Also, I am not a complete moron, so I have a good idea how to make instant soup - especially when there is a "fill to here" line clearly marked on the container.
Post Modern Soup Goodness

I don't know what I was expecting to find inside the foil bag - concentrated soup paste or powder. I confess that I was not expecting a little wafer of freeze-dried miso soup. It took all of my willpower to not pop this little soup wafer into my mouth to see how long it would take to dissolve on my tongue. It will be a true test of my resolve to go through the next five packages of this soup without doing that at least once - scratch that, at most once I suspect.

In any event, the soup did not even remotely resemble the picture on the package, and I was dubious if it would even after it was reconstituted.

The wafer dissolved so quickly in the water, I had to double-check that I had not accidentally opened the nitric acid spigot instead. By the time I had filled it to the line and grabbed the spoon to give it a stir, the little dessicated cubes had already soaked up enough water to nearly resemble tofu. Some kind of strange chemical (or alchemical) process was also taking place below the turbid surface of the soup, because as I stirred, nori began to magically appear and multiply.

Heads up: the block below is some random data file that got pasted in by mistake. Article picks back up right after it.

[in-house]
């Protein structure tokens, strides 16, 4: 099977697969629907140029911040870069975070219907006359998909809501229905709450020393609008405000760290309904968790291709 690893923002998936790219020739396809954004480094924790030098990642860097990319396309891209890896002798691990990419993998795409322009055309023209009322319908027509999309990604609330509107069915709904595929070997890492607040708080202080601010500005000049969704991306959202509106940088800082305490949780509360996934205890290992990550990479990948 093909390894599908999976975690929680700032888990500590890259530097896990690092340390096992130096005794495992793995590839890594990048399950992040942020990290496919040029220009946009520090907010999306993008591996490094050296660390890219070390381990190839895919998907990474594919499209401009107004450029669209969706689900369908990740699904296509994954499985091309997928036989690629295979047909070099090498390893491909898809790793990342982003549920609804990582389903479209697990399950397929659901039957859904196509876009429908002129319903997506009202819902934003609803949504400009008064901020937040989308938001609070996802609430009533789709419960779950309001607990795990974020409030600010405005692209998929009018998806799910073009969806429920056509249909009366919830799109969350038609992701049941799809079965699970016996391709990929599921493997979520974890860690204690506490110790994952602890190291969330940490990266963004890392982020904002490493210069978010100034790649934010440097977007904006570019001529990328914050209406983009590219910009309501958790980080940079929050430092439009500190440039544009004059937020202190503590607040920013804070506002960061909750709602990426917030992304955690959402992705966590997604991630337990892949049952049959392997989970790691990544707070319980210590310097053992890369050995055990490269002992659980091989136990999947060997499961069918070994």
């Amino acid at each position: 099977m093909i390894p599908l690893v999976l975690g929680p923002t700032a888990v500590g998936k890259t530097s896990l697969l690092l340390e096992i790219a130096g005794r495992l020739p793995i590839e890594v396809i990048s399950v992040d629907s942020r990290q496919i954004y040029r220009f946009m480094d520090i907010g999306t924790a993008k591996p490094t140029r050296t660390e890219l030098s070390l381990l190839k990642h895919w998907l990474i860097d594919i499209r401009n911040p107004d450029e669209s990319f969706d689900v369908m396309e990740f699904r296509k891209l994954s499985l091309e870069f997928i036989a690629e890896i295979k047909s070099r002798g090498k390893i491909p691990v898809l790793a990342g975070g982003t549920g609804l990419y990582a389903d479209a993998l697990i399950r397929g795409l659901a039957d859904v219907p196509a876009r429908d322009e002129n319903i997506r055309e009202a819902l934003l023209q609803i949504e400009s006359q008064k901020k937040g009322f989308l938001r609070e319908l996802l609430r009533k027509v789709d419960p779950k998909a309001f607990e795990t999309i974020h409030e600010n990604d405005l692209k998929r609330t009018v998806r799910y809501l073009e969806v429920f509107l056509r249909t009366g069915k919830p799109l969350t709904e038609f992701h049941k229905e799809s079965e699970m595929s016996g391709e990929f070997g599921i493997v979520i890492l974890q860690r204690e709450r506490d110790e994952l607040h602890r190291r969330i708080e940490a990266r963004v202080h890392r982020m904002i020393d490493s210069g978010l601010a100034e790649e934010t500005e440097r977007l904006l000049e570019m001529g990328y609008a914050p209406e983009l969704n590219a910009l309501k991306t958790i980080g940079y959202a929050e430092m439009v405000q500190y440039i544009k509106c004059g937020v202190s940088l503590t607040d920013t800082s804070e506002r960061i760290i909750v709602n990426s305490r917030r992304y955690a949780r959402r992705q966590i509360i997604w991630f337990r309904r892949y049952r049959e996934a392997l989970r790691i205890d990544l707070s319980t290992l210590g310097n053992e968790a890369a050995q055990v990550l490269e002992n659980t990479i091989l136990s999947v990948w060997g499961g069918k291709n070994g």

Even though it still only passingly resembled the picture on the cup, the soup actually smelled reasonably palatable. I steeled my nerves and dipped the spoon in for my first taste. It was a touch on the salty side - a staple of most miso soups - but it was not bad at all. The nori continued to multiply and expand while I ate the soup, and it had a disturbingly... normal texture. The same could not be said of the "tofu". I would have preferred to let the soup steep for a bit longer before eating it, but I was begging to worry that the tofu would disintegrate under the brutal barrage of Brownian motion in the soup. The tofu had about the weight and consistency of the cream filling in a Twinkie. Those little floating bricks shared a closer kinship with aerogel than bean curd IMO.
Almost exactly as pictured.

Texture aside, the soup was pretty good, but I think that when I make the next one I will bring the water up past the fill-to line. I know that I risk disrupting the delicate chemical balance by doing so, but it could have done with a bit more dilution for my taste.


May. 29th, 2012 10:52 pm